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2nd Edition: Movement Studies for Individuals with Visual Impairments

A special issue of International Journal of Environmental Research and Public Health (ISSN 1660-4601).

Deadline for manuscript submissions: closed (31 July 2023) | Viewed by 1733

Special Issue Editors

Department of Physical Education, College of Education, University of South Carolina, Columbia, SC 29208, USA
Interests: motor behavior; early childhood motor skill intervention; assessment; adapted physical activity/education
Special Issues, Collections and Topics in MDPI journals
Department of Kinesiology, Sport Studies, and Physical Education, State University of New York at Brockport, Brockport, NY 14420, USA
Interests: balance and postural control in special populations such as older adults and children with visual impairment; motor development assessments
Special Issues, Collections and Topics in MDPI journals

Special Issue Information

Dear Colleagues,

We are pleased to announce the second edition of our Special Issue. The first edition attracted the interest of researchers worldwide, and eight peer-reviewed papers were published. The publications that are freely available for download are listed at the following:

IJERPH website: https://www.mdpi.com/journal/ijerph/special_issues/movement-visial.

Individuals with visual impairments are considered high risk given the dangerous levels of overweight/obesity and sedentary behavior, as well as difficulties with movement skill competence. In fact, difficulties with movement skills are associated with negative self-perception and poor self-concept, for which individuals with visual impairments are highly susceptible. Although there is an emergent and limited evidence base that includes descriptive and quasi-experimental research designs, much more research is required. Specifically, more research is needed to better understand the role of movement competence (in all ages) as an underlying mechanism driving positive developmental trajectories for health and decisions surrounding the adoption of a physically active or a sedentary lifestyle. Increased understanding can lead to the design of improved intervention strategies. However, to understand the efficacy of intervention and also improve knowledge of the underlying mechanisms supporting positive developmental trajectories for health, psychometrically solid assessments (across all variables of interest) are needed which are specifically designed for individuals with visual impairments across all ages. Papers addressing these topics are invited for this Special Issue. Here are some examples, though authors are not limited to these choices:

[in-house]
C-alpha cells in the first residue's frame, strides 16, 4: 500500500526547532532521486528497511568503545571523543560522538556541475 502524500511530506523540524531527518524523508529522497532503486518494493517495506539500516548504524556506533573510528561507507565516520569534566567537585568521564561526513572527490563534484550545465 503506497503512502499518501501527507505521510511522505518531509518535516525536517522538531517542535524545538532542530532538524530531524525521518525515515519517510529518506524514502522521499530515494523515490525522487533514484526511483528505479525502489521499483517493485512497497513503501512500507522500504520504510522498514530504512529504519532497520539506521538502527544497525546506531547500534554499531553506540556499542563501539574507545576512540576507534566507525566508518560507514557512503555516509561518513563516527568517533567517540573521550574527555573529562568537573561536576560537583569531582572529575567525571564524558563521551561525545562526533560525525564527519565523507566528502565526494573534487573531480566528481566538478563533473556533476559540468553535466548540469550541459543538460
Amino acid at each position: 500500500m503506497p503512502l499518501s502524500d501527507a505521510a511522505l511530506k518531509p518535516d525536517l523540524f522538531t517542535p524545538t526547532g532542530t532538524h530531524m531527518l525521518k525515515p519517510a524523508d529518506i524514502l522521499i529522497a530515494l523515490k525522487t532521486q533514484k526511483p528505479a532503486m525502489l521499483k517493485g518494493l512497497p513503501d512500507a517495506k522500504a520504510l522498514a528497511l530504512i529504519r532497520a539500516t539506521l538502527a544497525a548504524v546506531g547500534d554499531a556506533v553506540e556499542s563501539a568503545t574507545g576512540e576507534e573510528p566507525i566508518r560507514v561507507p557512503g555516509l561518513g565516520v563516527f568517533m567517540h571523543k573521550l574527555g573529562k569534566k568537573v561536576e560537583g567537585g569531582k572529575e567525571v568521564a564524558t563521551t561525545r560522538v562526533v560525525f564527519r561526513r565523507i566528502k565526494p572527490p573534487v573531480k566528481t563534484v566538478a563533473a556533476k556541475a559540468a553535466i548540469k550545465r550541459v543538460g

1. Predictors of physical activity or sedentary behaviors including, but not limited to, movement skill, psychosocial, and environmental factors;
  2. Evaluating the psychometrics of tools to assess any of the above variables of interest for individuals of all ages with visual impairments;
  3. Longitudinal, cross-sectional, descriptive, and qualitative inquiries are all encouraged for submission.

Dr. Ali S. Brian
Prof. Dr. Pamela Beach
Guest Editors

Manuscript Submission Information

Manuscripts should be submitted online at www.mdpi.com by registering and logging in to this website. Once you are registered, click here to go to the submission form. Manuscripts can be submitted until the deadline. All submissions that pass pre-check are peer-reviewed. Accepted papers will be published continuously in the journal (as soon as accepted) and will be listed together on the special issue website. Research articles, review articles as well as short communications are invited. For planned papers, a title and short abstract (about 100 words) can be sent to the Editorial Office for announcement on this website.